Buc S John Lynch (left) called the military personnel at MacDill Air Force Base the 'real heroes' of the United States
The terrible September 11 attack on America has obviously had a profound effect on the nation's military bases. Security has been seriously heightened, work hours have increased and a new focus for all base activities has arisen.
As much as those tragic events have affected the lives of all Americans, they have drastically altered the day-to-day personal lives of the servicemen and women who work on those bases. It's the type of sacrifices that military personnel make without complaint in order to maintain the security of our country.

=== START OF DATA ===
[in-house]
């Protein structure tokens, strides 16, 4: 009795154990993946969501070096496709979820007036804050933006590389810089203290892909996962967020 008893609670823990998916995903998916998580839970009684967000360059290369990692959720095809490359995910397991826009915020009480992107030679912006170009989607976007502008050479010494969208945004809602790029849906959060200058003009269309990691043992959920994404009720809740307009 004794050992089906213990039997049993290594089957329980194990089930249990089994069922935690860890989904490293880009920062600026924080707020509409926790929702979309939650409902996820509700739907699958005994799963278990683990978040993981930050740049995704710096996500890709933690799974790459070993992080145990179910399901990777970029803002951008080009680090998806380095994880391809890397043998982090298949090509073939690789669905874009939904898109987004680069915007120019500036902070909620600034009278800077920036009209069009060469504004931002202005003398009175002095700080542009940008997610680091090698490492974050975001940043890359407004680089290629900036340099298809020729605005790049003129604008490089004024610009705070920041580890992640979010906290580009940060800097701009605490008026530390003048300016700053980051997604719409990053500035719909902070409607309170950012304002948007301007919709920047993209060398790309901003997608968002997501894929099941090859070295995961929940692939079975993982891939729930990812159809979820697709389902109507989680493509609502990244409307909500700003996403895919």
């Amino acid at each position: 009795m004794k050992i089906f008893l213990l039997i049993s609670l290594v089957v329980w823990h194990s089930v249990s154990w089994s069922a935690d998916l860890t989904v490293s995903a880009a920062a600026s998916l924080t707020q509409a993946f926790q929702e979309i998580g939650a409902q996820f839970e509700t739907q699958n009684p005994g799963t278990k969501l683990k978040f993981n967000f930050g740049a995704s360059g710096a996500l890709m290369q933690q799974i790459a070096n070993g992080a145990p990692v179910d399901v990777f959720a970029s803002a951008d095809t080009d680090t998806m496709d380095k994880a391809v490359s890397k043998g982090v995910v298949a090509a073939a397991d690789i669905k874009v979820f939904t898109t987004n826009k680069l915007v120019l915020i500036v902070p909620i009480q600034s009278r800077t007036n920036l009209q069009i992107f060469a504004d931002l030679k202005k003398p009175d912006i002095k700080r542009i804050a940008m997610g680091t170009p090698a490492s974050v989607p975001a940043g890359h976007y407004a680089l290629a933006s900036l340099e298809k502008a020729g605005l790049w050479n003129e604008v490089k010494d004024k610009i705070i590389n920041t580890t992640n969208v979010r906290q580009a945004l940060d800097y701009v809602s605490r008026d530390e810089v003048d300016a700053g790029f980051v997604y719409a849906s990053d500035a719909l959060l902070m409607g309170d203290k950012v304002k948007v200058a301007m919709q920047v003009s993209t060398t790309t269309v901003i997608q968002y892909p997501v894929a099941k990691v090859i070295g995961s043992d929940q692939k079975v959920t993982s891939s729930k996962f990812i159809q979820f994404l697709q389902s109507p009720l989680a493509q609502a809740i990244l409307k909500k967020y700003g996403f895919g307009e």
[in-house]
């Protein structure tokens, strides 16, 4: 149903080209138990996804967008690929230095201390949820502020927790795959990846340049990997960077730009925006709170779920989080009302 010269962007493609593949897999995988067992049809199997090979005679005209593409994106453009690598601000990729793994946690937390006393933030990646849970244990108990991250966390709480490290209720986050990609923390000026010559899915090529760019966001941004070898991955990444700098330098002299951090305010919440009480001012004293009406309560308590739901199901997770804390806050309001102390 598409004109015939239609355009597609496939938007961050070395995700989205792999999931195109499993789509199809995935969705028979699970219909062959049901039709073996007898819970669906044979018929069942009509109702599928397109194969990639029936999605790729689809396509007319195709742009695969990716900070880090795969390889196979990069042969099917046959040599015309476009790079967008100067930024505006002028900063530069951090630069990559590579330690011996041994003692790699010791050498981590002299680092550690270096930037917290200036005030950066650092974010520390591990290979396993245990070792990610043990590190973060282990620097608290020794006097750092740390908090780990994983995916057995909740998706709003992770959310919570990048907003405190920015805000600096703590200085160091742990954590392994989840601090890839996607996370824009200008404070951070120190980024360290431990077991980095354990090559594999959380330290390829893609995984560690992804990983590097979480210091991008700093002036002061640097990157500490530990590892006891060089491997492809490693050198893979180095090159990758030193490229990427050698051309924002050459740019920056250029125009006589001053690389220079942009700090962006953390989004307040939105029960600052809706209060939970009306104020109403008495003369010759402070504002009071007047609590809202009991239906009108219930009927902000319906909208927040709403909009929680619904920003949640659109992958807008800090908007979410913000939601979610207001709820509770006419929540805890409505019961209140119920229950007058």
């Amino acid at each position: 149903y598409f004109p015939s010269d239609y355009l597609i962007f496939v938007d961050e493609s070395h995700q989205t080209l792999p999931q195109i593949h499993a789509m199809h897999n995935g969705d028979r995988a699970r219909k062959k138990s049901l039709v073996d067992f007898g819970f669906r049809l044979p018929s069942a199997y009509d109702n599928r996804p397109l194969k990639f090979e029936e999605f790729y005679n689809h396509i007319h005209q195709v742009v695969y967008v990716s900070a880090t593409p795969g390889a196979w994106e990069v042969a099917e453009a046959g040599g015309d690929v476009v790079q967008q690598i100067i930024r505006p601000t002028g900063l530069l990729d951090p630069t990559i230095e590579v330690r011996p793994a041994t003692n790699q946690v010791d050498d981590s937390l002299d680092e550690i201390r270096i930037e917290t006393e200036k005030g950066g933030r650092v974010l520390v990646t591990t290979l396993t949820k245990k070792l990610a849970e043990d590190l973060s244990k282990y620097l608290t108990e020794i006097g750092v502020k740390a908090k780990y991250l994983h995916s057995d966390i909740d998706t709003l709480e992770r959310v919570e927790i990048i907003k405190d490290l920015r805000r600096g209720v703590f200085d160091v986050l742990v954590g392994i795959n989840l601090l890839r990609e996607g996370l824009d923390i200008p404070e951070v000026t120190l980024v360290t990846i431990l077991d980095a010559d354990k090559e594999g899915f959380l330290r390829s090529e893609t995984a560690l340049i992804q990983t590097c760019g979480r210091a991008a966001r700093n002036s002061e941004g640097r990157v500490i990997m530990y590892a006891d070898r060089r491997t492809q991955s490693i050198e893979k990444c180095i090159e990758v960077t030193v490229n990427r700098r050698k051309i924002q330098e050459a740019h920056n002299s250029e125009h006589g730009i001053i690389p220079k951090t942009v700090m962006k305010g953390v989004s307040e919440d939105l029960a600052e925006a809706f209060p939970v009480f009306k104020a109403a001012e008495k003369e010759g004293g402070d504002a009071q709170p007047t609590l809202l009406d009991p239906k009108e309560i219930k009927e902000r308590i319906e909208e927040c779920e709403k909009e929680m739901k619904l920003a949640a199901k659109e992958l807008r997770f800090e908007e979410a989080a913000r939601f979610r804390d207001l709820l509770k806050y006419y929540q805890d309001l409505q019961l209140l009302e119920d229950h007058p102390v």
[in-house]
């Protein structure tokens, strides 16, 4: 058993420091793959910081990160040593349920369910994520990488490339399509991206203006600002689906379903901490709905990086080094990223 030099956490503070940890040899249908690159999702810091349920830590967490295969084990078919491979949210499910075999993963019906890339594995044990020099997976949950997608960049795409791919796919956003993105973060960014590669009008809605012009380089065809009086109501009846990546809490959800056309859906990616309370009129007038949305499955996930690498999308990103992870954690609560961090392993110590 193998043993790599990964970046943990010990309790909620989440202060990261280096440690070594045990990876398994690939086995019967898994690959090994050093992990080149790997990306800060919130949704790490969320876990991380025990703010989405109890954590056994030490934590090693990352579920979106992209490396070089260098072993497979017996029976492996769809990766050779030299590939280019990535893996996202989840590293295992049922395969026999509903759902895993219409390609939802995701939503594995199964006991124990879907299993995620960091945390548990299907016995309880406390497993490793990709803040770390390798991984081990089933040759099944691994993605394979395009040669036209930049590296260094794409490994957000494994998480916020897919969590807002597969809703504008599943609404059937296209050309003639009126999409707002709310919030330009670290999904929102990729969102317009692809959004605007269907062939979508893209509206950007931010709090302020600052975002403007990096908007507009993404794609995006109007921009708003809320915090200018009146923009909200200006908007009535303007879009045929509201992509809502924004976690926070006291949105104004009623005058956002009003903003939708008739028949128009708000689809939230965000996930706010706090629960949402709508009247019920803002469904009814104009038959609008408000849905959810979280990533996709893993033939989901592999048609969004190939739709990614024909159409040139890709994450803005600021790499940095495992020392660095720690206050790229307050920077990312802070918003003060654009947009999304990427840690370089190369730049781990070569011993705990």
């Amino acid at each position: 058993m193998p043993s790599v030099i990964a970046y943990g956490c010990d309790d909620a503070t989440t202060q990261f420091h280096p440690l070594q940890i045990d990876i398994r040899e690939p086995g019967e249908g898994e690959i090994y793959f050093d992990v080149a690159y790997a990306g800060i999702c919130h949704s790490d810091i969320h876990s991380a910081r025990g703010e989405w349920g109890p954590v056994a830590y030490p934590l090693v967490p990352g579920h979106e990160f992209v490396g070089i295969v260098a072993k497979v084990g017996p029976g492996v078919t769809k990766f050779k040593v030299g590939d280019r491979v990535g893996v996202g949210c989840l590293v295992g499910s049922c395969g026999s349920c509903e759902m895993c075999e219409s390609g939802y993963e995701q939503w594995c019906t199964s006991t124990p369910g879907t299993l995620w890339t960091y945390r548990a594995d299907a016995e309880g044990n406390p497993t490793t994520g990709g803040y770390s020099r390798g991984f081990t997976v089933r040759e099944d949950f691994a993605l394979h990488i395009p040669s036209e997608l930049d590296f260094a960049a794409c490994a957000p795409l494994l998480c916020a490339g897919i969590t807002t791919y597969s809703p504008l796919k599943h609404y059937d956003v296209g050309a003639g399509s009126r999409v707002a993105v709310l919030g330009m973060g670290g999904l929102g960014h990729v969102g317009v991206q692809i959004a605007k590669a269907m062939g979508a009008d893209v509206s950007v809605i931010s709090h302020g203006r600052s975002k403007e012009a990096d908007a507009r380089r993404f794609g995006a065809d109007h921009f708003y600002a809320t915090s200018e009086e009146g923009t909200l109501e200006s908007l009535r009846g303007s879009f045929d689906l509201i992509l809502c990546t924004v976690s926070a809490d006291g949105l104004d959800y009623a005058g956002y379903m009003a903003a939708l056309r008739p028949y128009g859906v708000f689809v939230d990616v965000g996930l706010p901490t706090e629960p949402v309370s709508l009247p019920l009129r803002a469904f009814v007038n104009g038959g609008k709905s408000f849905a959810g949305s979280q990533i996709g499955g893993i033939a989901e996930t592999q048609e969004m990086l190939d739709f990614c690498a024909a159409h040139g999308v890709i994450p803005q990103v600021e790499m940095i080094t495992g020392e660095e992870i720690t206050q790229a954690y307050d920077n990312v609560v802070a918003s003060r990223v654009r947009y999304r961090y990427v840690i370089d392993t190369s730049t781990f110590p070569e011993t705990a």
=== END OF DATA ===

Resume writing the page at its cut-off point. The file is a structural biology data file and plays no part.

Take Staff Sergeant Anna Gold of the MacDill Air Force Base in South Tampa.
Gold and her husband, another member of the military personnel at MacDill, had purchased season tickets to the 2001 fall season of the Tampa Bay Buccaneers months ago. Now, they won't be able to use them.
"My husband and I are both military, so we had to cancel out at the last minute," said Gold, who would have attended her first game on September 16, when the Bucs were scheduled to host Philadelphia. Instead, that game was cancelled and the personal lives of the men and women at MacDill were put on hold. "It was very disappointing. We've had plans to go to the Bucs games for months now – we bought our tickets well before the season."
On Tuesday, the Buccaneers came to her.